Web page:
Predicting results from oral argument is a dubious enterprise at best. And certainly some Justices, notably Justices Scalia and Alito, expressed skepticism. (Justice Thomas was characteristically silent.) But Justice Kennedy’s remarks demonstrate that the Court faces a sensitive challenge here: unless it wants to become the appellate master for prison litigation around the country as state budgets become increasingly stressed, it needs to demonstrate restrained deference to federal trial judges that provide years of hearings and opportunities for beleaguered state prison systems before they act. As the newest Justice, Kagan, remarked, “”You have these judges who have been involved in these cases … for 20 years ….[H]ow can we reach a [different] result without re-finding facts…?”

Indeed, one can speculate that if this case had not come from the Ninth Circuit, and had not had red-flag liberal Judge Stephen Reinhardt on the three-judge panel, the Court might not have even found appellate jurisdiction (or summarily affirmed). On the other hand, Congress did set strict limits in the 1996 statute, and the High Court needs to interpret just what they may mean in the reality crucible of a hard case. California has argued that the three-judge court was itself convened in violation of the statute. As Specter respectfully noted at one point regarding Phillips’ argument, “my friend and I have a disagreement.” The PLRA deserves Supreme Court resolution.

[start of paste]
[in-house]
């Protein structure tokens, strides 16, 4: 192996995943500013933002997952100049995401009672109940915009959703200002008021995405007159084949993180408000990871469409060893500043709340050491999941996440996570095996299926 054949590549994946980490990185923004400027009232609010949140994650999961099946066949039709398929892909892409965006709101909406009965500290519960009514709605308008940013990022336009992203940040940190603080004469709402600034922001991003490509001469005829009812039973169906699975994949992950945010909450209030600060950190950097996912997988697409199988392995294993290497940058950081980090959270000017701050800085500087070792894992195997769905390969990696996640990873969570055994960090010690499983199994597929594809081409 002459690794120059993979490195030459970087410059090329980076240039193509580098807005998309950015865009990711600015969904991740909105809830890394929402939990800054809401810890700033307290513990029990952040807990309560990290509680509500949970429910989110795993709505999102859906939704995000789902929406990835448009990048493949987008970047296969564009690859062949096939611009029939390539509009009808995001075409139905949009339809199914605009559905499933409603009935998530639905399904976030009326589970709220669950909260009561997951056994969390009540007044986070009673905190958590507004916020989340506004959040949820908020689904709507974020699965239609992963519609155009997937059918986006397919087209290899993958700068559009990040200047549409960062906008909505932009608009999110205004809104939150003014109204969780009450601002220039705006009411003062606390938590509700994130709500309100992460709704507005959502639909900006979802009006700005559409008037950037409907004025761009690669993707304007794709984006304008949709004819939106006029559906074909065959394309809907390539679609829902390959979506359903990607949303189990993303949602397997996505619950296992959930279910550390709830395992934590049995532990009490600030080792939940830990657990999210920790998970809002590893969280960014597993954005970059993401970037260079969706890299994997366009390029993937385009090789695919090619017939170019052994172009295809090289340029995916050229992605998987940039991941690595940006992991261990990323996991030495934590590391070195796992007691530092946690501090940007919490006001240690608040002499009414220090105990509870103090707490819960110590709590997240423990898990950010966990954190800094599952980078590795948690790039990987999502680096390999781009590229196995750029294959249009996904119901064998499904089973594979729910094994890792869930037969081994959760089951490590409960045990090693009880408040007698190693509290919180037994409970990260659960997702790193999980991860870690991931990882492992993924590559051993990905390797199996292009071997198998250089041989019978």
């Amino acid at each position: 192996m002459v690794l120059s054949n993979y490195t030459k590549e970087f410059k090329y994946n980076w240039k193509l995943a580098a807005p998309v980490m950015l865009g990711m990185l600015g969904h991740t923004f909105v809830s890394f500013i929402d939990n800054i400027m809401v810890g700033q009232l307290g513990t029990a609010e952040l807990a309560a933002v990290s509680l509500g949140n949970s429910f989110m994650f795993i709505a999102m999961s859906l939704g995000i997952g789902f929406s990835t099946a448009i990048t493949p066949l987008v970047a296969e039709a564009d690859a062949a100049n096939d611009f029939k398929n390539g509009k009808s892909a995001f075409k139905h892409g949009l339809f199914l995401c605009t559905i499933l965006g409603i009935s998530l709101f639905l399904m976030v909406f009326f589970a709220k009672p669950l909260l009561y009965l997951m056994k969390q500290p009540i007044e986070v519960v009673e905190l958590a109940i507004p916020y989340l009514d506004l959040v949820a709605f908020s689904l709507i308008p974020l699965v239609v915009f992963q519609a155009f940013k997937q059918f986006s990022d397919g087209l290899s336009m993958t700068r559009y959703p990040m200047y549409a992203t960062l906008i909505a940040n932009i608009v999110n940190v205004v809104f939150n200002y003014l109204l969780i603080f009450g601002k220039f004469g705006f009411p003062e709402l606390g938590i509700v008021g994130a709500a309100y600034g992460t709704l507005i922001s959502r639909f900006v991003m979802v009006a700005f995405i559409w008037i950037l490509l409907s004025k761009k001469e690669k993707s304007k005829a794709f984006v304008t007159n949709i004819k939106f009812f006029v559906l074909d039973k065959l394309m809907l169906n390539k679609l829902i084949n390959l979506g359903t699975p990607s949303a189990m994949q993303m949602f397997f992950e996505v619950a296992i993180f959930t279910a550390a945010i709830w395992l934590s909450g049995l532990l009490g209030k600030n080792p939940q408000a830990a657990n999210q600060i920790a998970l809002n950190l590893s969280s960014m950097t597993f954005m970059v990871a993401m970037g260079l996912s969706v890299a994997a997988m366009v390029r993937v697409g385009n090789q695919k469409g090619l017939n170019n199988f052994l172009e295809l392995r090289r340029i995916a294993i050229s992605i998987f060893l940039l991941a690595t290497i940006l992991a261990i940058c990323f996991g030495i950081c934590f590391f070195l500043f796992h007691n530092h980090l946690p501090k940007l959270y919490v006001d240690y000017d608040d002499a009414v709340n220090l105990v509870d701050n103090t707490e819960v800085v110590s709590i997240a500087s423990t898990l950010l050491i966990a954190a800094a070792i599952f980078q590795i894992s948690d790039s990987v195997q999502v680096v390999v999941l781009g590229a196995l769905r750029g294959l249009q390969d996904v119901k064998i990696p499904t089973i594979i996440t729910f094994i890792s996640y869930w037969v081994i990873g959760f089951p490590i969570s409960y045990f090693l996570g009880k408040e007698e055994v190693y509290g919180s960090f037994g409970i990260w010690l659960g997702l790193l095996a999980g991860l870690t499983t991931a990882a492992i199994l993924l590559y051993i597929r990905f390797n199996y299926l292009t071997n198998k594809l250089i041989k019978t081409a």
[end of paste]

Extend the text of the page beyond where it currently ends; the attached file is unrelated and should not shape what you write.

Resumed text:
In the end, Specter’s argument presented the starkest argument: “unless you reduce the crowding, nothing else is going to work.” The district judges involved had issued over 70 previous orders, and appointed two different “receivers” for the prison system, all to no avail. If any set of unconstitutional prison conditions and unresponsive state reactions can ever satisfy the PLRA’s stringent requirements, it would be this one. Yet, as the Chief Justice inquired repeatedly, how can the state reduce prisoner population without endangering public safety, as the PLRA requires? These tensions are why the Court decided to hear the unusual argument session it hosted today.

So stay tuned. A decision is unlikely to issue until late spring. And it seems likely that the case will be remanded with directions to consider amending the Order in various ways. Prison population and conditions are always a dynamic moving target, and wholesale affirmance here seems unlilkely. But whatever the result, these arguments provided a fascinating window into the arena of prison litigation, as well as the working of the “new” Supreme Court whose near majority was appointed a decade after the PLRA was enacted.


Anonymous said...

When you state PLA, it is clear you are actually referring to PLRA - Prison Litigation Reform Act, passed in 1996. Just for reader reference.

Hadar Aviram said...

Thanks, Anonymous -- we've corrected the original post.